RRC appears to defy neutrality principle, as Ukrainian officials criticise ‘weak response’ and accuse Red Cross of being advocate for Russian aggression

Shaun Walker

29 Apr 2024

The Guardian

The International Red Cross movement has decided not to suspend membership of the Russian Red Cross (RRC), despite potential breaches of neutrality regulations brought to light by an investigation by a group of international media outlets, including the Guardian.

Research showed what appeared to be numerous violations of the Red Cross charter by the Russian organisation since the launch of the full-scale invasion of Ukraine in February 2022.

The International Federation of Red Cross and Red Crescent Societies (IFRC), an umbrella body of national societies, has the power to suspend members that violate Red Cross principles of neutrality and independence, and did so to the Belarusian chapter last year.

However, after a four-day meeting of IFRC officials in Geneva, the decision was made not to suspend the RRC, but only to create an oversight body and ask the RRC to “address identified challenges and alleged breaches” of integrity.

The move was quickly criticised by Ukrainian officials as a weak response to serious allegations. “The IFRC has become an advocate for the RRC, and thus for Russian aggression against Ukraine,” said Ukraine’s human rights commissioner, Dmytro Lubinets. He criticised the IFRC for not taking stronger action, echoing claims from Kyiv over the past two years that the international Red Cross bodies have been so worried about getting on the wrong side of Moscow that they have ended up playing into Russia’s hands.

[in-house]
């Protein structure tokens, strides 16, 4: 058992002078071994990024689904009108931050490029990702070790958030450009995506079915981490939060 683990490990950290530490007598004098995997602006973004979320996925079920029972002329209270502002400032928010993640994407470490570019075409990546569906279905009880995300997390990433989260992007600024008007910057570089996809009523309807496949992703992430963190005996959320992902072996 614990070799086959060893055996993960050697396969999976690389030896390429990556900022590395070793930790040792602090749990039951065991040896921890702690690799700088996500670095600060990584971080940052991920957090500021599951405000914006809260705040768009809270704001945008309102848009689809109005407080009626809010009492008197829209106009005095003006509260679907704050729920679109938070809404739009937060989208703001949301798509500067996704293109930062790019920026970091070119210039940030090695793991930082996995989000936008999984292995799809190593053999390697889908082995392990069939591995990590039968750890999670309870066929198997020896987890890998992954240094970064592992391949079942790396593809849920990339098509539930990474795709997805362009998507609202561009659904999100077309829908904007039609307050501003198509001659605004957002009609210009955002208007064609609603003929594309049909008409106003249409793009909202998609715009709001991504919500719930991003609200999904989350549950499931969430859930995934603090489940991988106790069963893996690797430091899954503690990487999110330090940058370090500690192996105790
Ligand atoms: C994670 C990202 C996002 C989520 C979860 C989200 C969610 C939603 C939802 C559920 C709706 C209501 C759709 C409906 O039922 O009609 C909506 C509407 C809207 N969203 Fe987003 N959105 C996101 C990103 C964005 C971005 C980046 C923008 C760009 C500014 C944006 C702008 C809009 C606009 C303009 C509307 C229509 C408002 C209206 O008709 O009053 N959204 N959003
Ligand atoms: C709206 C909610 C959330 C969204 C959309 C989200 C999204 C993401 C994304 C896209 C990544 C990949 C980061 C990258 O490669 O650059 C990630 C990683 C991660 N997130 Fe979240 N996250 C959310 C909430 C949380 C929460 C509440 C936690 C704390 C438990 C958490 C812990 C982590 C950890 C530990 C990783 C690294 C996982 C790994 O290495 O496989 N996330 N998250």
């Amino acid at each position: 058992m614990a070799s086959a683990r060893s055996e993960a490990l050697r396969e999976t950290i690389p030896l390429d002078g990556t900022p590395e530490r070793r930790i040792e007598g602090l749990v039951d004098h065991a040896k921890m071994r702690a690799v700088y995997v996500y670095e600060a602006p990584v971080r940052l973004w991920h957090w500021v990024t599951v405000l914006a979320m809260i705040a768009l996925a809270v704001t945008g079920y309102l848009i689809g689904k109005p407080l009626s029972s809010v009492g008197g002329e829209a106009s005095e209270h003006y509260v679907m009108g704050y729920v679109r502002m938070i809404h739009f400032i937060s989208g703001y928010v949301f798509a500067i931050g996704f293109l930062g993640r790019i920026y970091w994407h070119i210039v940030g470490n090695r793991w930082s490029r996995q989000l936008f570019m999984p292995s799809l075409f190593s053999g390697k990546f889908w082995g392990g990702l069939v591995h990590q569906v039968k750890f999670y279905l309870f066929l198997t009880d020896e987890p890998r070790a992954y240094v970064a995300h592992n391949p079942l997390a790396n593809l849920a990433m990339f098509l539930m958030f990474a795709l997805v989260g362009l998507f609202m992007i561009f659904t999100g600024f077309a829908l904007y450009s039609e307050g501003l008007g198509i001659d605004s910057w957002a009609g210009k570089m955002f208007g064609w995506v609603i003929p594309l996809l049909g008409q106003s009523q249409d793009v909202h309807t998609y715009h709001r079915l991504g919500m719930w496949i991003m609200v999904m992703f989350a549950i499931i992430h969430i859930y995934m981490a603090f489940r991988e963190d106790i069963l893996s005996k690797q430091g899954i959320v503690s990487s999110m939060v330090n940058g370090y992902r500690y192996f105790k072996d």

The investigation, published last month by a group of outlets including the Guardian, was partly based on a series of leaked Kremlin documents, which appeared to show plans to fund offshoot branches of the RRC on occupied Ukrainian territory.

It also found that senior figures in RRC regional branches spoke of the need for war with “Ukrainian Nazis”, and that uniformed Red Cross workers were frequently present at military training events for children. Earlier this year, the Russian Red Cross signed a memorandum of cooperation with Artek, a youth camp in annexed Crimea where some children deported from Ukraine have been sent. The head of Artek, Konstantin Fedorenko, has been hit with sanctions by the US and the EU.

Additionally, the RRC head, Pavel Savchuk, was a board member of the All-Russian People’s Front (ONF), a movement created by the Kremlin that holds the trademark for the Z sign, the symbol of Russia’s invasion of Ukraine. Savchuk was identified as such on the ONF’s website

until journalistic inquiries were made about it earlier this year. Then, his photograph was removed. The IFRC claims Savchuk has not been involved in the ONF since March 2022.

Last year, the Belarusian Red Cross was suspended by the IFRC after it emerged that its head had worn the Z symbol and had expressed support for the abduction of Ukrainian children.

For now, however, the Russian branch has been spared the same fate. An IFRC statement said the Russian branch had “cooperated throughout the review” and said it had found no evidence on many of the allegations. It recommended training in Red Cross principles for all RRC staff.

But Lubinets claimed: “IFRC’s position is cynical. It is turning a blind eye to the fact that RRC is collaborating with sanctioned individuals and organisations who are helping in kidnapping Ukrainian children.”